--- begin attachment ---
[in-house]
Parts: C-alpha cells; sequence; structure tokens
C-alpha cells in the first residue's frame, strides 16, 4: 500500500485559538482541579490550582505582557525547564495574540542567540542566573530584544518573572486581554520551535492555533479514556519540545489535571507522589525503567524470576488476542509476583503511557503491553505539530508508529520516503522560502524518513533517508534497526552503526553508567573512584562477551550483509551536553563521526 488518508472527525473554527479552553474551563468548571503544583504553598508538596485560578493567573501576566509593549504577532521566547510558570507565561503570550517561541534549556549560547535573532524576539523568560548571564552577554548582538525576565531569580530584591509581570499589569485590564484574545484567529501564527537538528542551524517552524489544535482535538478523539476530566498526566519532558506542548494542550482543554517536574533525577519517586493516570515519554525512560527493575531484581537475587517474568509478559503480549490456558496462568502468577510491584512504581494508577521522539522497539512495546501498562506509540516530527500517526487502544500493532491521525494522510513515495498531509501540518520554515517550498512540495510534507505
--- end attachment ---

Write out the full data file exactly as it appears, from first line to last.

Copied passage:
[in-house]
Parts: C-alpha cells; sequence; structure tokens
C-alpha cells in the first residue's frame, strides 16, 4: 500500500485559538482541579490550582505582557525547564495574540542567540542566573530584544518573572486581554520551535492555533479514556519540545489535571507522589525503567524470576488476542509476583503511557503491553505539530508508529520516503522560502524518513533517508534497526552503526553508567573512584562477551550483509551536553563521526 488518508472527525473554527479552553474551563468548571503544583504553598508538596485560578493567573501576566509593549504577532521566547510558570507565561503570550517561541534549556549560547535573532524576539523568560548571564552577554548582538525576565531569580530584591509581570499589569485590564484574545484567529501564527537538528542551524517552524489544535482535538478523539476530566498526566519532558506542548494542550482543554517536574533525577519517586493516570515519554525512560527493575531484581537475587517474568509478559503480549490456558496462568502468577510491584512504581494508577521522539522497539512495546501498562506509540516530527500517526487502544500493532491521525494522510513515495498531509501540518520554515517550498512540495510534507505